asked the Minister of Pensions whether, in view of the fact that the granting of pensions for war disabilities is largely dependent upon medical evidence, there is an independent tribunal of doctors to whom the Minister refers in the event of a divergence of opinion between the Ministry's doctors and other medical authorities?
Arrangements are in force, as has on previous occasions been explained to the House, which enable me to obtain the independent advice of eminent specialists, nominated for the purpose by the Presidents of the Royal Colleges of Physicians and Surgeons, in certain cases which present serious doubt or difficulty on the evidence. Responsibility for the ultimate decision, except where an appeal can still be made to a statutory tribunal, must, of course, rest with the Minister.
No, Sir, I think that both my predecessors said that they could not send all cases. However, if there is any serious difference we make it a practice to refer for advice to the independent experts.
asked the Minister of Pensions whether he is aware that Mr. Henry Fisher, of 9, Brompton Row, Dewsbury Road, Leeds, was originally granted a pension of 24s. a week, but that this was reduced to 8s. a week in 1922; that he is totally unable to work and that, in the view of the highest medical authority at Leeds infirmary, his disability is due to a piece of shrapnel lodged in his chest; and will he consider, therefore, increasing Mr. Fisher's pension?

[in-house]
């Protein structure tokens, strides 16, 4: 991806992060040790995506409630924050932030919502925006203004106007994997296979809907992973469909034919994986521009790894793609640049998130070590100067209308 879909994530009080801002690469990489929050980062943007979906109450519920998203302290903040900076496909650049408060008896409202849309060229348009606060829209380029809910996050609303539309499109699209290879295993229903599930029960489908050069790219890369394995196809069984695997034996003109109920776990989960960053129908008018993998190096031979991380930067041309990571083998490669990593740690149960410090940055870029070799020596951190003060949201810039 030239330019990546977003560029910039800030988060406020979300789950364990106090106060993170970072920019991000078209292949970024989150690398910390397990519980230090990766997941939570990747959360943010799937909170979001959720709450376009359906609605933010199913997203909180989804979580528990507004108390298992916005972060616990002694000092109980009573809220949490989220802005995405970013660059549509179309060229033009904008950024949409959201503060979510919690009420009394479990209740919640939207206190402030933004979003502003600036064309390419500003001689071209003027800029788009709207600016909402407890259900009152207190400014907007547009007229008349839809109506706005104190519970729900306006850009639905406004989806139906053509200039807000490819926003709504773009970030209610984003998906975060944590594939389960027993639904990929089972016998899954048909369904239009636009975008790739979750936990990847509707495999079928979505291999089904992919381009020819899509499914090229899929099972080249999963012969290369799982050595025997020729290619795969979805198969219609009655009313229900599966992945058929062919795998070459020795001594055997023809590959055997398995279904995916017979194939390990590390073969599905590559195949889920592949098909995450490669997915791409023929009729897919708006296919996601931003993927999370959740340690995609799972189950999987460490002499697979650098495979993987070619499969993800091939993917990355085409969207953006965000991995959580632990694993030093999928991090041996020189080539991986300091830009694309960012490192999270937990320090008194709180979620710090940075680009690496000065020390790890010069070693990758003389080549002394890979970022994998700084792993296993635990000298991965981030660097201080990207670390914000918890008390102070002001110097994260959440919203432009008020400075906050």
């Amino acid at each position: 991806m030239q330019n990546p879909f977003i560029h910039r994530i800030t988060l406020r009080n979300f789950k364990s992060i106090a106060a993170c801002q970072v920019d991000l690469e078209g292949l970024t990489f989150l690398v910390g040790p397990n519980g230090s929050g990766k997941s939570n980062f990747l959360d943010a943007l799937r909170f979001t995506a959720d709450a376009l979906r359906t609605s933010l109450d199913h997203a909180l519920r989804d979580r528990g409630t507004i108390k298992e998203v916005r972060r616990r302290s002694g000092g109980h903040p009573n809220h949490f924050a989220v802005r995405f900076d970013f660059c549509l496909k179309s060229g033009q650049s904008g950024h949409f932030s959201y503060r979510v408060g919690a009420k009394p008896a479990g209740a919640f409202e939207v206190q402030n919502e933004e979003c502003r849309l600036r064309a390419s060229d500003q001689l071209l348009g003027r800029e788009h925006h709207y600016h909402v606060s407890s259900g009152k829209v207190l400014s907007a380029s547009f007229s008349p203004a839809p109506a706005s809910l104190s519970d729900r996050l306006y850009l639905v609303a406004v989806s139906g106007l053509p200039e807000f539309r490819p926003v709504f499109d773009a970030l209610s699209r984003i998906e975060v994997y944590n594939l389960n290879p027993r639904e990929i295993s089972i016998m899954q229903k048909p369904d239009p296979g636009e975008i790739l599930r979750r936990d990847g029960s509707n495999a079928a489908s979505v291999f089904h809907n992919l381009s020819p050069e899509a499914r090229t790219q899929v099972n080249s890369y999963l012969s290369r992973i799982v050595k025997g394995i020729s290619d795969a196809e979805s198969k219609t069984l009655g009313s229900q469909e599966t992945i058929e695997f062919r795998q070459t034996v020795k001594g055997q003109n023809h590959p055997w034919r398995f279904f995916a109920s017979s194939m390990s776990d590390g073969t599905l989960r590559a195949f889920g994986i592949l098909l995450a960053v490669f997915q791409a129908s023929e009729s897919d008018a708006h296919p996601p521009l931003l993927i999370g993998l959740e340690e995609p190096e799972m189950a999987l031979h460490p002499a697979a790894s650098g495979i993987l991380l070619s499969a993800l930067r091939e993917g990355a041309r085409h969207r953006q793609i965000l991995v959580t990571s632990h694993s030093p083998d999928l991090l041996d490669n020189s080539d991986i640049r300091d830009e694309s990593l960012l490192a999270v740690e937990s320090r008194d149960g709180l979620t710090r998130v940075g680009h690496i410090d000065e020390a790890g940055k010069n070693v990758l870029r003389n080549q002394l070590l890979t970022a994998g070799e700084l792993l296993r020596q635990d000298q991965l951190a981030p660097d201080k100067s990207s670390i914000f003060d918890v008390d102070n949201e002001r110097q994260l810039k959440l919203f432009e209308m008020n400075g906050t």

In view of the strong opinion expressed by the surgeon at Leeds Infirmary, the whole case, including opinions in favour of the claim, was submitted to an eminent independent specialist nominated by the President of the Royal College of Physicians, who confirmed the view of my Department that on the available evidence it could not be said that Mr. Fisher's condition was due to the presence of a retained foreign body. In the circumstances I much regret that I cannot see my way to adopt the course suggested.
If there is any doubt in the medical evidence will not the man be given the benefit of that doubt? He was originally in receipt of a pension of 24s., which has been reduced to 8s., and he is completely incapacitated from working, and, in the opinion of those who have operated on him, his disability is due to a piece of shrapnel in his lung.
The eminent outside specialist, to whom the hon. Member refers, and to whom the case was referred, considers that his illness is not due to the presence of this piece of shrapnel.
Can the hon. Member say how long after the actual wound was inflicted the doctor appointed examined the man, and what was the difference in the period between one examination and the other?